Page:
H&R Block customers whose stimulus checks went to the wrong account last time don't have to worry about it happening again

  • The third stimulus check, worth $1,400, is already being deposited into bank accounts.
  • In January, stimulus payments were held up for some H&R Block and TurboTax customers.
  • However, both companies told Insider that the issue has been resolved this time around.
  • Read our review of H&R Block »

Another round of stimulus checks started landing in bank accounts on March 12.

Qualifying Americans who were able to include direct-deposit information on their latest tax return, either 2019 or 2020, are getting their payments first, the IRS said. Checks and debit cards will be mailed in the coming weeks. 

Direct deposit has always been the fastest delivery method for these payments. But during the rollout of the second stimulus checks in January, some customers of the tax-preparation companies H&R Block and TurboTax experienced delays even though they received their latest refund through direct deposit without issue. Many were confused to see an unfamiliar bank account listed on the “Get My Payment” tool when they checked the status of their stimulus payment. 

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Those issues were fixed within days, H&R Block CEO Jeff Jones told Insider on Monday, and payments reached the correct accounts shortly after. This time, H&R Block has resolved the bank account issue, Jones said, and it’s up to the IRS to deliver the payments.. 

stimulus check is a non-taxable cash payment sent to qualifying Americans by direct deposit, check, or debit card. The money can be used however you want and does not need to be repaid to the government — even if you get too much.

Other names for stimulus checks include Economic Impact Payments and the Recovery Rebate Credit.

Why stimulus checks were delayed last time

Millions of people file their taxes through online tax software providers every year. It can be simple, convenient, and more affordable than visiting a CPA (for many taxpayers, it’s free).

In an effort to extend that convenience, H&R Block, TurboTax, and a few others allow customers to opt into their refund transfer products. These let the customer pay for the company’s services through their tax refund for an additional fee, instead of via credit or debit card. To complete this process, the company sets up a holding account where the IRS can deposit the refund and the company can take its fee before sending the rest of the money to the taxpayer’s bank account.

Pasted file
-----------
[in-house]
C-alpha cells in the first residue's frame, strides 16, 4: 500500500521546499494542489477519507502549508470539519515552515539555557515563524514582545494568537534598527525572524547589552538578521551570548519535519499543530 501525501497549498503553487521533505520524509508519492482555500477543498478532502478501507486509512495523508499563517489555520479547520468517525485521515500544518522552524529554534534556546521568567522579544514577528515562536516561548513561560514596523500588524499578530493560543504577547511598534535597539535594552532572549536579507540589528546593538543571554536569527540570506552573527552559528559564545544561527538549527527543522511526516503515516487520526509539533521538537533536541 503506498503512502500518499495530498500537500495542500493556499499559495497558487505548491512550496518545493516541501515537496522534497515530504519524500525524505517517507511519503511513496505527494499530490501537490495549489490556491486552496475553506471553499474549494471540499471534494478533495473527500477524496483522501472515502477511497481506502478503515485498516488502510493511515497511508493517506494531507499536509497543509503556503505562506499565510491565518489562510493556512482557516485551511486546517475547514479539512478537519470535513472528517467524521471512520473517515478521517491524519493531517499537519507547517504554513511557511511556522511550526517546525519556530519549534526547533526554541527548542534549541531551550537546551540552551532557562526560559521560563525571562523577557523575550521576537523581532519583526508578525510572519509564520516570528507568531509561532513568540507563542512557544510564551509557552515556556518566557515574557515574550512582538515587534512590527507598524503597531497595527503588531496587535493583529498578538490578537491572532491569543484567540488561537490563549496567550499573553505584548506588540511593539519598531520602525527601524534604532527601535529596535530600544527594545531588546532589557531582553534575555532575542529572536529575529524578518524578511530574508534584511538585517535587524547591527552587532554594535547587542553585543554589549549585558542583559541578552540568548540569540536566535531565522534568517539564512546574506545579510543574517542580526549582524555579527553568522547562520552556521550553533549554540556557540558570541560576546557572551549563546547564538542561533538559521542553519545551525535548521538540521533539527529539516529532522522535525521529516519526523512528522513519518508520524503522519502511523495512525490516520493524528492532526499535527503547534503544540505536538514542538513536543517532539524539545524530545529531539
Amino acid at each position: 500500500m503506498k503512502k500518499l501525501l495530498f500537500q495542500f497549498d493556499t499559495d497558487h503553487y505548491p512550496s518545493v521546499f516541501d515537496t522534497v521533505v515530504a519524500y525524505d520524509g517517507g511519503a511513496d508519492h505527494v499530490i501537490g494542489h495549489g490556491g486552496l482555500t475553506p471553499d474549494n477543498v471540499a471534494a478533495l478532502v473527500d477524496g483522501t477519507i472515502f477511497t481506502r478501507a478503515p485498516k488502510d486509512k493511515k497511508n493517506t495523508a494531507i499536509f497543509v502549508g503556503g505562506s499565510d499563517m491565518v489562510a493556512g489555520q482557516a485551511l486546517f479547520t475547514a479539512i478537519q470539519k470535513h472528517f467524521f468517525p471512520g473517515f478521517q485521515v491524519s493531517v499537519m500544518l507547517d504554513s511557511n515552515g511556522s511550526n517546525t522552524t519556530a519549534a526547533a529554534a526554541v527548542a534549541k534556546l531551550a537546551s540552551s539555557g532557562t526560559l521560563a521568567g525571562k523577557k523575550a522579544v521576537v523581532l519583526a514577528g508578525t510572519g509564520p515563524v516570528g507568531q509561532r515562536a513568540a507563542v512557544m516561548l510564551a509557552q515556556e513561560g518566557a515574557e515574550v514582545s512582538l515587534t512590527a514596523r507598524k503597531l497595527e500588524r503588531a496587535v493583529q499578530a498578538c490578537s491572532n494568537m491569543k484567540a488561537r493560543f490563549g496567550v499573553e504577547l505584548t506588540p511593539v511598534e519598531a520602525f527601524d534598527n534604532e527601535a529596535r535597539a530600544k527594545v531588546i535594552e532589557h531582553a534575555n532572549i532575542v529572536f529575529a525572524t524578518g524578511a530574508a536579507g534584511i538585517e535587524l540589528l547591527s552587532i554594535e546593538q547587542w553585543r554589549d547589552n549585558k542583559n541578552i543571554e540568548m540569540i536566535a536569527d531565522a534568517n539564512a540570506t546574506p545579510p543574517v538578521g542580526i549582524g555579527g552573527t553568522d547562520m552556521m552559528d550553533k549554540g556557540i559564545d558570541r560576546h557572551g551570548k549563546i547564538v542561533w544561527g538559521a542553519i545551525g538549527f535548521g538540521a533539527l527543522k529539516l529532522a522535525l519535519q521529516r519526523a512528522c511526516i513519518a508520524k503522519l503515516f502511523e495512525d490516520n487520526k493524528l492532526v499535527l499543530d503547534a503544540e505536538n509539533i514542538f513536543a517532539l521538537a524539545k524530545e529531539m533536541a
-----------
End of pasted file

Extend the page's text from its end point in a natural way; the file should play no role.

During the rollout of the second stimulus check in January, the IRS erroneously sent payments to these holding accounts for many H&R Block and TurboTax customers. In most cases, the money was later redirected to taxpayers; others had to claim the credit on their tax returns. H&R Block was able to get the funds to customers within days despite the IRS’s mixup.

Jones said H&R Block has worked with the IRS to ensure the payments go to the customer’s “ultimate” bank account — the account where their refund ends up — as quickly as possible this time. The IRS is also labeling the payments as stimulus rather than refund, Jones added, which helps direct the money to the right location. 

In a statement to Insider, TurboTax said it has also resolved the issue and filers will get their payments sent to the correct bank account.

H&R Block also gives taxpayers the option to receive their refund on a debit card called the Emerald Card. Anyone who qualifies for the third stimulus check and had their most recent refund sent to an Emerald Card will get their money deposited directly onto the card. 

The nonpartisan Institute on Taxation and Economic Policy estimated that the stimulus checks would benefit more than 200 million adults and 80 million children. You need an adjusted gross income of $80,000 or less, or $160,000 if you’re married, to get at least a partial check.

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